Audit related

1What does ICAO audit?
ICAO audits the aviation safety and aviation security oversight capacities of its 193 Member States. In the Safety domain these are carried out under our Universal Safety Oversight Audit Programme (USOAP), while in the security domain we operate a similar Universal Security Audit Programme (USAP). It is important to recognize that these audits do not cover airlines, airports or other industry operators. Rather they are restricted to only the legislation, resources and other capacities which State governments establish in order to effectively implement ICAO’s Standards and Recommended Practices (SARPs) in each area. Aggregated USOAP results may be reviewed interactively by the public on ICAO’s website. Security audit results are confidential and are not made public. They are, however, shared with other Member States through suitably confidential mechanisms.
2What ramifications may arise when a State has poor ICAO audit results?
By signing the Memorandum of Understanding with ICAO on safety oversight audits, ICAO Member States accept that ICAO will publish their audit results in addition to red flagging any significant safety concerns which are not rapidly addressed. Otherwise the intention of the USOAP programme is to help identify areas where ICAO can assist or coordinate assistance for States, in line with our mission and role. Security audit information is confidential given that the publication of related gaps or vulnerabilities holds the potential to provide planning or other benefits to bad actors.

Flight Routes and Risks

1Does ICAO approve world flight routes? If not, how are these agreed?
While ICAO doesn’t ‘approve’ world flight routes for international air traffic, it is instrumental to facilitating the cooperation and information needed to do so. Indeed, ICAO’s seven Regional Offices emerged directly from the early Regional Air Navigation (RAN) meetings which world powers carried out post WWII, under the newly-drafted Convention on International Civil Aviation, in order to transition the many military air transport facilities and routes which had been established in the previous years to civilian use. The required analysis and decisions for new or amended flight routes are undertaken by States through the Planning and Implementation Regional Groups (PIRGs) which ICAO has established in every world Region specifically for this purpose.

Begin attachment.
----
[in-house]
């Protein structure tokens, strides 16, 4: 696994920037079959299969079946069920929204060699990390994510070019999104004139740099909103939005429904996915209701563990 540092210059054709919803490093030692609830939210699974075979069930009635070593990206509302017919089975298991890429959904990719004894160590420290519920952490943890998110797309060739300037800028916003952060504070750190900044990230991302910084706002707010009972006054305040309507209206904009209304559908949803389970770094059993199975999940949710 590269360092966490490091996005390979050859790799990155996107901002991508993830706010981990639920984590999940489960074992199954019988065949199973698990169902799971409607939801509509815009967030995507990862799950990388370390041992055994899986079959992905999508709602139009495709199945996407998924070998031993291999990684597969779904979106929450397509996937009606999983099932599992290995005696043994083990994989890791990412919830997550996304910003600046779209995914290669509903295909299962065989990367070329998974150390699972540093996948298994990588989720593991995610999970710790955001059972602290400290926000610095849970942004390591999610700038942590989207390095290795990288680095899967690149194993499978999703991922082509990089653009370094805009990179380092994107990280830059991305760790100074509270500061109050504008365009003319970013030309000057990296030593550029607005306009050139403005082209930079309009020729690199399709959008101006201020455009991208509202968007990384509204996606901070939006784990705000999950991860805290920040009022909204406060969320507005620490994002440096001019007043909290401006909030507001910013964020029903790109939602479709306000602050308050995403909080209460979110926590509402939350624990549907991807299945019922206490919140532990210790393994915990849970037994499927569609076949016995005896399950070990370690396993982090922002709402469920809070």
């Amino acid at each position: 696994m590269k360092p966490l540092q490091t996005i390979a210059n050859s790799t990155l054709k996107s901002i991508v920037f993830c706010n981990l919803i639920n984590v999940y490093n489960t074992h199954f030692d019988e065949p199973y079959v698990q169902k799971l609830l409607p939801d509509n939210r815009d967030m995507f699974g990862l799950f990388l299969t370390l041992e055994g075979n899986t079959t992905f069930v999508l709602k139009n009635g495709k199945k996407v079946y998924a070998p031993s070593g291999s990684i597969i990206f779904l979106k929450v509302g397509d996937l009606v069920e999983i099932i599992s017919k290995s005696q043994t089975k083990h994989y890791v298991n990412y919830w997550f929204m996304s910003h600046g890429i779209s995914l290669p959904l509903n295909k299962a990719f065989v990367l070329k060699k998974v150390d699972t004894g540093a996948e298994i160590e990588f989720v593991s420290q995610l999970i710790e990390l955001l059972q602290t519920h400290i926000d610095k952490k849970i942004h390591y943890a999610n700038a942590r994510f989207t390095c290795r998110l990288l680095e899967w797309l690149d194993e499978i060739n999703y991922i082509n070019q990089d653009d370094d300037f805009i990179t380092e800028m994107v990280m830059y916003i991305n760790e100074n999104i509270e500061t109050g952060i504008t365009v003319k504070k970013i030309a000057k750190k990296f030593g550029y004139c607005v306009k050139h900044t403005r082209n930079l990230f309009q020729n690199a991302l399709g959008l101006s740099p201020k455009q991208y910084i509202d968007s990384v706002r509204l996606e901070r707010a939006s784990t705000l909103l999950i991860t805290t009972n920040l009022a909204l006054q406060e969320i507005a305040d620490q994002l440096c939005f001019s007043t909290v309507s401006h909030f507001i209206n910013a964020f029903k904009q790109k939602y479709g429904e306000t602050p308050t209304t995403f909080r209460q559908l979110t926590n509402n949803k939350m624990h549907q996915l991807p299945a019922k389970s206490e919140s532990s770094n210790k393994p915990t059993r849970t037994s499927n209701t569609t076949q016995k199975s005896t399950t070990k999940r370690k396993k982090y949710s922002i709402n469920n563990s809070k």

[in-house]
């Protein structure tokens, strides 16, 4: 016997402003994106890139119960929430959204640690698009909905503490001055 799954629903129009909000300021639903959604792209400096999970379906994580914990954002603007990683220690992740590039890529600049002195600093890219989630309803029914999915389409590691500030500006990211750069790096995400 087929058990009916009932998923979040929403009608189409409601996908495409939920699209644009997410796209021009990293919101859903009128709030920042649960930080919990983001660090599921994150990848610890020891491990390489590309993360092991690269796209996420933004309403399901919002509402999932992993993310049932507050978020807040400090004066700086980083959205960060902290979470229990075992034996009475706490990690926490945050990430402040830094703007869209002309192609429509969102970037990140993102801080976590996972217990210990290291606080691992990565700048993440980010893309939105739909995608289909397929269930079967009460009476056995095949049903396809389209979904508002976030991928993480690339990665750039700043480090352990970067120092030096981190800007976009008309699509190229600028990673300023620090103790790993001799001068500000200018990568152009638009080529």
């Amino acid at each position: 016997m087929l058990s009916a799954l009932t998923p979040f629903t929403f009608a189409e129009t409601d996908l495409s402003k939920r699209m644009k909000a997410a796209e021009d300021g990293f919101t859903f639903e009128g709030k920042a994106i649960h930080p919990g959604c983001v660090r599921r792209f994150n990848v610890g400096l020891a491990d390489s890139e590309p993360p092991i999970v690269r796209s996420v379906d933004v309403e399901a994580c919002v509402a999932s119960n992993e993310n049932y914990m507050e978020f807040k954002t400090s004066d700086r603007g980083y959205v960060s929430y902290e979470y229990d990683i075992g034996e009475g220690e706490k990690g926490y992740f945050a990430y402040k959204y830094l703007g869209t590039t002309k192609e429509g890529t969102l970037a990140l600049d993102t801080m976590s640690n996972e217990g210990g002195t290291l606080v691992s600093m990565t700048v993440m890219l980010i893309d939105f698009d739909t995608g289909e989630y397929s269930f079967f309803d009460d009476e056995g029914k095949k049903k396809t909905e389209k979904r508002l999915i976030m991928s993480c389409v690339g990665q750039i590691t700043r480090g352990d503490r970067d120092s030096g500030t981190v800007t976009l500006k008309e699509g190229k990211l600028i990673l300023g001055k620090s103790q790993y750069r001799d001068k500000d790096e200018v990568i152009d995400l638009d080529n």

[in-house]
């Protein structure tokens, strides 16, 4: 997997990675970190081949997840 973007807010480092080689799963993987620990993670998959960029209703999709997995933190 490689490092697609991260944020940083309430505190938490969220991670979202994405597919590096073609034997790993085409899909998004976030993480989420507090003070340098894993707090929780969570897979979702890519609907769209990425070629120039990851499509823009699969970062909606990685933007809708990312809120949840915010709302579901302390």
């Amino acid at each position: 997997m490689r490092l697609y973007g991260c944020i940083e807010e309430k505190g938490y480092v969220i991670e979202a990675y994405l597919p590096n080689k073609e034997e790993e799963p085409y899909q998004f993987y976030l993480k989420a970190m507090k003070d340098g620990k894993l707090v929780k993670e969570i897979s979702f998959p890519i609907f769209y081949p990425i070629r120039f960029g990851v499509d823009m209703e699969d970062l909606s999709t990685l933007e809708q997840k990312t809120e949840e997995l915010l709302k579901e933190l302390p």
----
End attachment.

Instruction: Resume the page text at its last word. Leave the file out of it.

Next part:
2Why does ICAO permit civilian aircraft to fly routes which carry them through conflict zones or other dangerous areas?
Sovereign States, and not ICAO, are suitably responsible for advising other States and aircraft operators of any risks to civil aviation safety or security which may arise from activities in their sovereign territories or airspace. States are similarly responsible for restricting aircraft operations, whether completely or to various pre-determined flight levels, if the potential risks appear to be especially severe. This framework applies to ash clouds due to volcanic eruptions, conflict zones, missile tests, or any other activity under a State’s sovereign responsibility which has the potential to pose safety risks to international civilian air traffic. You may learn more about ICAO’s requirements and guidance to assist States, operators and ANSPs regarding conflict zone risks in the following guidance material: Doc 10084, Risk Assessment Manual for Civil Aircraft Operations Over or Near Conflict Zones
3What can ICAO do to prevent States from conducting missile tests or other activities which may endanger civilian air traffic?
Sovereign States, and not ICAO, are suitably responsible for advising other States and aircraft operators of any risks to civil aviation safety or security which may arise from activities in their sovereign territories or airspace. States are similarly responsible for restricting aircraft operations over their territories, whether completely or to various pre-determined flight levels, depending on the severity of the risk. In situations when a State may be planning a missile test or other type of aerial operation which may pose dangers to local civilian flights, it is its responsibility to notify adjacent States and locally-operating airlines concerning the precise nature of the risk, and the specific flight areas which may be impacted. In certain circumstances, for instance where a State wishing to share risk information may not have effective diplomatic relations with its adjacent States, the State seeking to promulgate the risk details may request that ICAO undertakes the required information sharing on its behalf.